There was an instant outcry condemning the cartoon’s antisemitic imagery, including in articles and editorials in the New York Times itself. As a result, the paper has decided it will no longer publish any political cartoons in the international edition (the NYT domestic paper dropped cartoons several years ago) and is terminating its contracts with in-house cartoonists Heng and the multi-award winning Patrick Chappatte. In a statement released on Tuesday, the paper announced that it would “continue investing in forms of opinion journalism, including visual journalism, that express nuance, complexity and strong voice from a diversity of viewpoints”.

This is a gross overcorrection, even though the outcry had some justification. While you can just about get away with claiming the blue Star of David signifies the state of Israelrather than Jewish people in general, the signification of Trump’s yarmulke is impossible to argue away: the implication is clearly that the US president has been “Judaised” by the dirty Israeli dog, both of which are common antisemitic tropes of the type notoriously published in cartoon form in the Nazi newspaper Der Stürmer.

As the Labour party knows to its cost, antisemitism is the most insidious of racisms and cartoonists in particular need to be increasingly careful when engaged in otherwise wholly justified images belabouring the actions of the Israeli government. This isn’t just to avoid online lynch mobs; we also need to nuance our work to make it absolutely clear that we’re condemning the Israeli government’s actions because they are rightwing nationalists (currently bizarrely cosying up to Hungarian prime minister Viktor Orbán, a blatant antisemite), and not because they’re Jewish.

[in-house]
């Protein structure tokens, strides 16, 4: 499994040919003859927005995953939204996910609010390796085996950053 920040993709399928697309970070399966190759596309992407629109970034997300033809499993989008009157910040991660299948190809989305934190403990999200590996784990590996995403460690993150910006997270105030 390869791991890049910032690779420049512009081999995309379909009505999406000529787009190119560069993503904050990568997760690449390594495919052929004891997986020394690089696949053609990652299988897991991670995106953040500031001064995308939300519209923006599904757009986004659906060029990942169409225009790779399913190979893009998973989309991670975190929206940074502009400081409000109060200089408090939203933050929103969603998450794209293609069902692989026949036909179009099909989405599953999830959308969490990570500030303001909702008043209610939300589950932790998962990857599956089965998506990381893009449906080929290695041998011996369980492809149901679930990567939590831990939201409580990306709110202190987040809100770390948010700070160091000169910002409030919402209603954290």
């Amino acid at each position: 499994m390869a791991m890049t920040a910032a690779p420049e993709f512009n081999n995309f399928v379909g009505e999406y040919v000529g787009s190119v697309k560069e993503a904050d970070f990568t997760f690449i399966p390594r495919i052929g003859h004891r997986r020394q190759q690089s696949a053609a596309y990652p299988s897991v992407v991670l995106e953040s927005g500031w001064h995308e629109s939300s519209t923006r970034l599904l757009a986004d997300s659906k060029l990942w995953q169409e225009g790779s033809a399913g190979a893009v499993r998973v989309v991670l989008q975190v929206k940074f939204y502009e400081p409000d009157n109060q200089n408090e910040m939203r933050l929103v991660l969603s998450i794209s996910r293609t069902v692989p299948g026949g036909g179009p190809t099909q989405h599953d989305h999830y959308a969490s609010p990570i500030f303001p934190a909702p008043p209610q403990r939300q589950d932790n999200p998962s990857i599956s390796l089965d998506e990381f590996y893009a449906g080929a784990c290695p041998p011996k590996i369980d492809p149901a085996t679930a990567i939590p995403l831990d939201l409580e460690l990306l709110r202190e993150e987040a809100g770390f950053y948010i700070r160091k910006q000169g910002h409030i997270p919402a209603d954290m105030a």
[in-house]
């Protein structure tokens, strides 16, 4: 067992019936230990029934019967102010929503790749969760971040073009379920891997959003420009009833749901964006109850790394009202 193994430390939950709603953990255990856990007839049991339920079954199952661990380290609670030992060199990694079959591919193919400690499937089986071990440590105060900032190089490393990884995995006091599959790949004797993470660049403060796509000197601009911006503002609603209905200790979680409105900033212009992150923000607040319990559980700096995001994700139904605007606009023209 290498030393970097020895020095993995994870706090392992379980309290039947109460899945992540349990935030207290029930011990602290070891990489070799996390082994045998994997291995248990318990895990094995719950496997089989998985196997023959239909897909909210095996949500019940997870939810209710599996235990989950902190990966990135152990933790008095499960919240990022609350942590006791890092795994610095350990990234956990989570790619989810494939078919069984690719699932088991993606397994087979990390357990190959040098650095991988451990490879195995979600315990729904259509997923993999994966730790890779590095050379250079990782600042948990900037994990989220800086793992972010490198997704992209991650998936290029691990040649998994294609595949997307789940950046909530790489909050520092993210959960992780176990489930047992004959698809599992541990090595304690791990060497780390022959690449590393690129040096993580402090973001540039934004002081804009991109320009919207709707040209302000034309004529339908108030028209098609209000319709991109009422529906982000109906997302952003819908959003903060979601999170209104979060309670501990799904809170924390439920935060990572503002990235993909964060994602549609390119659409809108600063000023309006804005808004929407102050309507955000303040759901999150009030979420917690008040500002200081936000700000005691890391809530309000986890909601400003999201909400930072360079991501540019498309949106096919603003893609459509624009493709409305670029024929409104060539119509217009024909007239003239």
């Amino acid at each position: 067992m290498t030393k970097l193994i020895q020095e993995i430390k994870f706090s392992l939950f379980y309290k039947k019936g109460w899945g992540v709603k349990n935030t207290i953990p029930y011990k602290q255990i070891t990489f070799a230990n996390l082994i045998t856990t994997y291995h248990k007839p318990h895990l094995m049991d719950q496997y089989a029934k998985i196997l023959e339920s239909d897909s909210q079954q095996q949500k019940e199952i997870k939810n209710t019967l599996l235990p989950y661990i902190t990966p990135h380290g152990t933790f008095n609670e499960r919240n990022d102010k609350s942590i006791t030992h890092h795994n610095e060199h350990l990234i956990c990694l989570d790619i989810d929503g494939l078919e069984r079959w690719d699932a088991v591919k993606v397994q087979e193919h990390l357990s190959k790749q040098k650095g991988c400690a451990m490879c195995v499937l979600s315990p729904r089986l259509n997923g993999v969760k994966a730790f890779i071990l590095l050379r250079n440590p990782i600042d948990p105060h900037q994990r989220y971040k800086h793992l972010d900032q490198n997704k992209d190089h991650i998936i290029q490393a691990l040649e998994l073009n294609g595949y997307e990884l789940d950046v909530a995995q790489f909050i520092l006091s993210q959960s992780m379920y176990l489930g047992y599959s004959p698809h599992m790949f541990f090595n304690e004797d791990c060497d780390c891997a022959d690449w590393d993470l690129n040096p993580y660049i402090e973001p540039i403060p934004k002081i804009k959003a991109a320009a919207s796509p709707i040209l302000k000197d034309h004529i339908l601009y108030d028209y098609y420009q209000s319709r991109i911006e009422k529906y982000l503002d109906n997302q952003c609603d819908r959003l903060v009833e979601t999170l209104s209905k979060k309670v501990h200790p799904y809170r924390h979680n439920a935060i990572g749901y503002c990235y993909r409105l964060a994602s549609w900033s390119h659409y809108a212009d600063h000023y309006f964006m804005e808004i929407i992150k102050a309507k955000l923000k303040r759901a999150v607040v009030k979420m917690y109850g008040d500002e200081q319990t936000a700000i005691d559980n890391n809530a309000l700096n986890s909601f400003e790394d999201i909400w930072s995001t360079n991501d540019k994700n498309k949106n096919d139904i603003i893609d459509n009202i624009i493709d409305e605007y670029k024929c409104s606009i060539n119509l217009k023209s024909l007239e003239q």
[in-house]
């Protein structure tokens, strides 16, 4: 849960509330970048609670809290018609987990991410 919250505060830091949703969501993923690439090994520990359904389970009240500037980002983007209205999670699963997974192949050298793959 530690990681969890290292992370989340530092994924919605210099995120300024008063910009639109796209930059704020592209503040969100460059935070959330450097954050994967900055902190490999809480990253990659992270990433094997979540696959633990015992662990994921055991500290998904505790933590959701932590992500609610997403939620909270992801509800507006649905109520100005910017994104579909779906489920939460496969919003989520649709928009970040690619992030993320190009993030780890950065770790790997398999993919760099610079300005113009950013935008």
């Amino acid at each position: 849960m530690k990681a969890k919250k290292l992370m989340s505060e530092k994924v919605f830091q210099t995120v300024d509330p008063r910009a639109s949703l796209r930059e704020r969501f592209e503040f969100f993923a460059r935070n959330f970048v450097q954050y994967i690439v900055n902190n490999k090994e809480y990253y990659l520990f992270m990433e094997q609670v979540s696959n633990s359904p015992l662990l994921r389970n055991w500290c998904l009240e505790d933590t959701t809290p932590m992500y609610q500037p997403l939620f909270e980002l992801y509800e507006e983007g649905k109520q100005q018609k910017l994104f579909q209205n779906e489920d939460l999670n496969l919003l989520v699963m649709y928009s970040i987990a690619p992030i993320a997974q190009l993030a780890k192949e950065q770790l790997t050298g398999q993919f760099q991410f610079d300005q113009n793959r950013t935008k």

But let’s get back to cartoons. The New York Times “disciplined” the unnamed editor responsible and announced that it would no longer be publishing any syndicated cartoons provided by CartoonArts International. But that wasn’t enough, and now the NYT cartoons are no more. Just like any other commercial enterprise, the New York Times can do what it likes, and I look forward to seeing some scathingly satirical tie-dyes in the pages of its international edition. But this cuts deeper than an over-reaction to an ill-judged cartoon. Cartoons have been the rude, taunting part of political commentary in countries around the world for centuries, and enhance newspapers globally and across the political spectrum, in countries from the most tolerant liberal democracies to the most vicious totalitarian tyrannies. As we all know, they consequently have the power to shock and offend. That, largely, is what they’re there for, as a kind of dark, sympathetic magic masquerading as a joke.